“Japanese Kōgei: Future Forward” Exhibition

Museum of Arts & Design

poster for “Japanese Kōgei: Future Forward” Exhibition

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The Museum of Arts and Design (MAD) presents Japanese Kōgei | Future Forward. The exhibition showcases the work of 12 established and emergent kōgei artists, and examines the changing role of this discipline within Japanese culture today. Kōgei is a genre of traditional art that may be roughly translated as “artisan crafts”—a means of highly skilled artistic expression, both in form and decoration, that is associated with specific regions and peoples in Japan. The subject is steeped in tradition and rooted in upholding conventional cultural ideals and aesthetics through the mastery of specialized techniques and materials.

While contemporary kōgei remains rooted in centuries of cultural history, the work of the artists in this exhibition reflects a decisive and somewhat controversial shift from that of their peers. Most kōgei artists see their role as one that upholds traditional Japanese culture of the past, as it was established in the late-19th-century Meiji period, which precludes the opportunity for personal expression or for addressing more topical, global issues. The artists in Japanese Kōgei | Future Forward transcend this convention by incorporating into their work a high degree of individual expression and addressing ideas about the “future.”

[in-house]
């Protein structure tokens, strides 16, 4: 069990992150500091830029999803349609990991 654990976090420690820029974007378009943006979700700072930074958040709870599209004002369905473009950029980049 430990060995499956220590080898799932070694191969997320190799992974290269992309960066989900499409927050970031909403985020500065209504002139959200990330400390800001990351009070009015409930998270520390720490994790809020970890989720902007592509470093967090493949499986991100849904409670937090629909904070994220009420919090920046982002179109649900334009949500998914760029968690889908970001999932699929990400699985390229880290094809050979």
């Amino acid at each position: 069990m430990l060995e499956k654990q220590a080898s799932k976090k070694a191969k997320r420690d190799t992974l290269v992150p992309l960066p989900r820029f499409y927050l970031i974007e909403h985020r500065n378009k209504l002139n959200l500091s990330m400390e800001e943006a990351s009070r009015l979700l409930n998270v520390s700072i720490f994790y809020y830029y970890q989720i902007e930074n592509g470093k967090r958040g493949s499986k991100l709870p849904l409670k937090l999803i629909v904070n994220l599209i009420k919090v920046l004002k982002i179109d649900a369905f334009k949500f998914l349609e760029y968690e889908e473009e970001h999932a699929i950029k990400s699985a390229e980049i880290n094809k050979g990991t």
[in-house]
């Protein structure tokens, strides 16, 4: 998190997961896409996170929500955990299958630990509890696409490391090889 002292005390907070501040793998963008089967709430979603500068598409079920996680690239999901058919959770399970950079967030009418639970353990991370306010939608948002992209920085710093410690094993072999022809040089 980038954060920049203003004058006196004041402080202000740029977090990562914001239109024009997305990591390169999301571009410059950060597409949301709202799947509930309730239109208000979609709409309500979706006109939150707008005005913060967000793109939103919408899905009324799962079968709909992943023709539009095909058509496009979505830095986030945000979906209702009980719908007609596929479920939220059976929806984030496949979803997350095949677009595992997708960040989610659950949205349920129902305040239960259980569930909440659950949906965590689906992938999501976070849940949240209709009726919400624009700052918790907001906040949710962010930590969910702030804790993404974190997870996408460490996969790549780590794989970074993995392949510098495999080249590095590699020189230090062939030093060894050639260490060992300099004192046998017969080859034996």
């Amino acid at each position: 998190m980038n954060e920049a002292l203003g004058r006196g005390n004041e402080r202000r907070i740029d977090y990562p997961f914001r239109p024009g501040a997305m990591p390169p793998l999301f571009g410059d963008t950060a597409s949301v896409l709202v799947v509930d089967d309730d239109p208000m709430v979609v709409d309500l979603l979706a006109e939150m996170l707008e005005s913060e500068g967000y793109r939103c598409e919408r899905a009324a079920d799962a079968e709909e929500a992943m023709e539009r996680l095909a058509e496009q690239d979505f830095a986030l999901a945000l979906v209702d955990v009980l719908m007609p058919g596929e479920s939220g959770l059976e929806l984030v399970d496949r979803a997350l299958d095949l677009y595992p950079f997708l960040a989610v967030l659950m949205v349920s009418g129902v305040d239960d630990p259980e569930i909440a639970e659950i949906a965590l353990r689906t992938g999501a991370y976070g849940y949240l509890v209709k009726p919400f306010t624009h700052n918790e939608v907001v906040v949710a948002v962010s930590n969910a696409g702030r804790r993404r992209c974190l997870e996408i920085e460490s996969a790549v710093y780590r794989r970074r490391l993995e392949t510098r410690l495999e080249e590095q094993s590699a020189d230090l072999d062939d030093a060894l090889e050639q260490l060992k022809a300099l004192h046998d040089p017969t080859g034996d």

“There is a technical ability inherent in kōgei that has the capacity to unleash intense, future-oriented visual imagery,” says Yūji Akimoto, Director of the 21st Century Museum of Contemporary Art, Kanazawa, Ishikawa Prefecture, Japan, and curator of Japanese Kōgei | Future Forward. “The exhibition considers the contemporary relevance and globalization of kōgei by examining innovative applications of traditional techniques and presenting works that reflect a high degree of individual expression.”

The relationship of each of the 12 artists to kōgei varies, reflecting the complex and evolving perceptions of the genre today. Drawing inspiration from current trends in Japanese culture, including animation, manga, design, and contemporary art, these artists reimagine conventional processes, surface treatments, ornamentation, and figurative expression to create inventive new forms for traditional use. The individualism found in these works links them equally to art as to traditional craft, extending the vitality of kōgei into the 21st century.

“MAD aims to reveal the fluidity of traditional approaches to artistic expression and their complex relationship to contemporary practice,” says Ronald T. Labaco, MAD’s Marcia Docter Senior Curator. “Japanese Kōgei | Future Forward presents the work of artists who redefine traditions by considering craft at the intersection of the historical and the contemporary, thus radicalizing the genre.”


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